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17-07-2013 | Respiratory | Article

Salad vs salbutamol: raw vegetables linked to asthma control


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medwireNews: Research in Japanese patients shows that intake of raw vegetables, but not cooked vegetables, is associated with improved asthma control.

Additionally, the team, reporting in PLoS One, found that modest amounts of exercise, even below government-recommended levels, were also linked to better scores on the asthma control test (ACT).

In the study, based on interviews with 437 patients with a mean age of 64 years, there was a significant correlation between raw vegetable intake and ACT score. Those who consumed more than five units (equivalent to handfuls) of raw vegetables per week had a median ACT score of 23 compared with 21 among those who consumed five or fewer units. However, in stratified analyses, differences in median ACT score were only significant in men and those aged over 64 years.

The authors also report that in patients aged 64 years or younger, those who consumed more than one unit of vegetable juice per week had a significantly higher median ACT score, at 24 compared with 23 in patients who consumed vegetable juice less often. However, there were no other relationships observed between the intake of fruit and vegetables and asthma control for cooked vegetables, citrus fruits, other fruits, or juices.

There was also a significant correlation between exercise and asthma control, and those who exercised more than 80 minutes per week had a significantly higher median ACT score than those who exercised less, at 23 versus 22. And in terms of the amount of exercise taken, those who exercised more than 3 metabolic equivalents (METs) per week had better asthma control than those who did less exercise, despite this being lower than the 4 METs per week endorsed by the Japanese government.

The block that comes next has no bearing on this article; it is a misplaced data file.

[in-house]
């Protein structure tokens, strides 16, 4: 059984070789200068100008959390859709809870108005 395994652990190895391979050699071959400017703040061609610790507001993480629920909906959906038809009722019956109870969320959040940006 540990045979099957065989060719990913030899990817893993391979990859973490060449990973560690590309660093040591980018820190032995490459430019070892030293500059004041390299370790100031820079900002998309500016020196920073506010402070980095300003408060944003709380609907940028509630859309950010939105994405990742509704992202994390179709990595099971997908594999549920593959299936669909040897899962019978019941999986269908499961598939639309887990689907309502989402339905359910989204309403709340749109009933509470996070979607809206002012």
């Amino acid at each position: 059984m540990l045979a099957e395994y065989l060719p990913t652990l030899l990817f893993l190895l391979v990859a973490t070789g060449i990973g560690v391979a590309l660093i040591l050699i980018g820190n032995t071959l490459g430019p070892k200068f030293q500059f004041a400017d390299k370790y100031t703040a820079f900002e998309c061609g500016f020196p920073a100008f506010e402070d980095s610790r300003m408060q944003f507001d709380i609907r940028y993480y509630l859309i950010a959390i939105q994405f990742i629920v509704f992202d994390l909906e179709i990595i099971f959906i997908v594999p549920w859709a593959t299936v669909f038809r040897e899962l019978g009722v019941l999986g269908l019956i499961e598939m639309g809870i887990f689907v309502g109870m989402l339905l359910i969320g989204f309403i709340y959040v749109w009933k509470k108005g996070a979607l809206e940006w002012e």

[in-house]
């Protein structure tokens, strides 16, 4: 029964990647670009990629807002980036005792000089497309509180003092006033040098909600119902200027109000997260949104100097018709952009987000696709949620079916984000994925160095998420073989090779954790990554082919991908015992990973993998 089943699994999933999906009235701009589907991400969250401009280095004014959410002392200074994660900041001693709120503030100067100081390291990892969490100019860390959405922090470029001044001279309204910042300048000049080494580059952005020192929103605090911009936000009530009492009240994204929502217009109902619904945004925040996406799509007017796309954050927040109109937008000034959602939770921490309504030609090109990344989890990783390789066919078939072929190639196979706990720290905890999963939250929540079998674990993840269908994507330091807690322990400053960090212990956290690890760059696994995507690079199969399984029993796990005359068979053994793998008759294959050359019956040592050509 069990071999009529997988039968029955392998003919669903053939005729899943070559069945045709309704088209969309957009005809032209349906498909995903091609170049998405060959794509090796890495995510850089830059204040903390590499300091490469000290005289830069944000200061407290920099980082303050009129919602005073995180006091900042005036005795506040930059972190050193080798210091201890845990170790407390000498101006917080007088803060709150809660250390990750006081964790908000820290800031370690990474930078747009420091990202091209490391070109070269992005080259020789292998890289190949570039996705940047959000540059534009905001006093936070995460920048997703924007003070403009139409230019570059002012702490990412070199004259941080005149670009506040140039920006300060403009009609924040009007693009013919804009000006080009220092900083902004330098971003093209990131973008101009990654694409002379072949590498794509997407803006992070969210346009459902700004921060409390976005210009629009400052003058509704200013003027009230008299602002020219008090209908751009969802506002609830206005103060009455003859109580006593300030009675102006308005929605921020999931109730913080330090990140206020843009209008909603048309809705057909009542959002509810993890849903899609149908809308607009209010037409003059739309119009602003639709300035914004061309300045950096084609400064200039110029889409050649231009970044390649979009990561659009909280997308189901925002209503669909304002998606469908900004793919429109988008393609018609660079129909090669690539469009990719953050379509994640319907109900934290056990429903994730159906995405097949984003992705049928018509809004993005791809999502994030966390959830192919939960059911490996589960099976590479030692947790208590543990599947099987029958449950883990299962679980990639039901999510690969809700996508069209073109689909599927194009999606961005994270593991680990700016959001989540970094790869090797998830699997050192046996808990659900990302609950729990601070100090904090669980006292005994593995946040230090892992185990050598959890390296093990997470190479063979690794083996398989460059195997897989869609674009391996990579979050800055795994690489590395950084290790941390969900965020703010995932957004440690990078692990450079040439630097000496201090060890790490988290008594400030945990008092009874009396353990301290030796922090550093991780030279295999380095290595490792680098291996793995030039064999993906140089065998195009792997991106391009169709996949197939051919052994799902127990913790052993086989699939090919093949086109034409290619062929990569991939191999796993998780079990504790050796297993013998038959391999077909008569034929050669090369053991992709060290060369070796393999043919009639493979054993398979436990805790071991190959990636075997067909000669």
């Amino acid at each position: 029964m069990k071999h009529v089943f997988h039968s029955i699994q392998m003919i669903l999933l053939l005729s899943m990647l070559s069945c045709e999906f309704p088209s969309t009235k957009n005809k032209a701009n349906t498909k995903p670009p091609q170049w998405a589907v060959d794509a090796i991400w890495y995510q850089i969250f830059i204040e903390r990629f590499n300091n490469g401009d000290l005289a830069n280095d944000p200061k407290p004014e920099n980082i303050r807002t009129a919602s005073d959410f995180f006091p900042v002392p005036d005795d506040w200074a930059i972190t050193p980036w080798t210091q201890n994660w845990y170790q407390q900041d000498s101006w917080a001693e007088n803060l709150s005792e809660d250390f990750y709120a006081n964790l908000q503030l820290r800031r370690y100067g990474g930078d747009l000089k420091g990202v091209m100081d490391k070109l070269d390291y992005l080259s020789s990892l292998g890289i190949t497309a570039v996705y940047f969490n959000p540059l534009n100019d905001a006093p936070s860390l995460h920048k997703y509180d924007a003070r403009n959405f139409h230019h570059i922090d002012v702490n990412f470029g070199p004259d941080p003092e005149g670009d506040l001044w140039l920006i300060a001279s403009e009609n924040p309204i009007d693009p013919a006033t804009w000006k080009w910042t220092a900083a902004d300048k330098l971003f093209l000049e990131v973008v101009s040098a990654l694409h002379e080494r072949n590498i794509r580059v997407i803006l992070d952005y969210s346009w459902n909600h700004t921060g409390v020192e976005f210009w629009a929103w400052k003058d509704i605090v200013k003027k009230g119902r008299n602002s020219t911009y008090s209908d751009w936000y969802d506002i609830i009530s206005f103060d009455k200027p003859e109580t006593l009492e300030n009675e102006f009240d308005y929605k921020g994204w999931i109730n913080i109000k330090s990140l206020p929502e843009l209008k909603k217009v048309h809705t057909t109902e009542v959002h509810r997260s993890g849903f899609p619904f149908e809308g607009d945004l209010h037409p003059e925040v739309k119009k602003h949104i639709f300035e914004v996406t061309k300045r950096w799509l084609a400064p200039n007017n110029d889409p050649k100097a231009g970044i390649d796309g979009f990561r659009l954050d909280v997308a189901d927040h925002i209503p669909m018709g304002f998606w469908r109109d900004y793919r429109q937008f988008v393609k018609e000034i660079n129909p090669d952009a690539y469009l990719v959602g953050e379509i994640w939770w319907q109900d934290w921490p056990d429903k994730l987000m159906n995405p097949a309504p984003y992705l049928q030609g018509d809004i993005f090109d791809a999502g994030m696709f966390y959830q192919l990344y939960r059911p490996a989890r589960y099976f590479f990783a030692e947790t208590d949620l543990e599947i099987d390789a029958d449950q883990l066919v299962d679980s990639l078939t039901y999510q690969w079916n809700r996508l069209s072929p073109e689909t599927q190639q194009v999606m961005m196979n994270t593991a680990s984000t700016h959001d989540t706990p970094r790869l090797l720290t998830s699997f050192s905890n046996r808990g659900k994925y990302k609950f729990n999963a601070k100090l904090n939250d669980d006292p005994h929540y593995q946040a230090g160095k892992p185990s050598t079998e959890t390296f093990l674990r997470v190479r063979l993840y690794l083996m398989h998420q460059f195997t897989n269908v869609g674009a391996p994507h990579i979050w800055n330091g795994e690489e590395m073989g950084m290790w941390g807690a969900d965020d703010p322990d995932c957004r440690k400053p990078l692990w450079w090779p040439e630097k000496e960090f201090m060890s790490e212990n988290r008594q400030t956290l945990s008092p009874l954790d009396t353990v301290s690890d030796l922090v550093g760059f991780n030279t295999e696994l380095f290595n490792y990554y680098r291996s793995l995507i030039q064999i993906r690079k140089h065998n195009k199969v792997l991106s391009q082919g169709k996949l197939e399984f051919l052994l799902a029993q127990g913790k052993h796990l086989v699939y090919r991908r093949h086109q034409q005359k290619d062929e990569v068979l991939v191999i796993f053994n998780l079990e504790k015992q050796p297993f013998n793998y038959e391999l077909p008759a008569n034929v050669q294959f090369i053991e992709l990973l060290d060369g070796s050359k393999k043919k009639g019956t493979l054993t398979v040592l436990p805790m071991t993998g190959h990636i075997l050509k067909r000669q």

The authors, led by Motoyasu Iikura (National Center for Global Health and Medicine, Tokyo, Japan), also note that there was no association between asthma control and smoking, nor with drinking alcohol – a previously reported finding. However, patients exposed to passive smoking or those unable to pay for their treatment had worse asthma control.

The team says that their findings add to those of an association between asthma incidence and lifestyle factors but they say that so far there has been a relative dearth of information on the link between lifestyle and disease control.

However, they caution that as their study was conducted at only one center “further multicenter studies are required for universalization of our results.”

medwireNews ( is an independent clinical news service provided by Springer Healthcare Limited. © Springer Healthcare Ltd; 2013

By Kirsty Oswald, medwireNews Reporter

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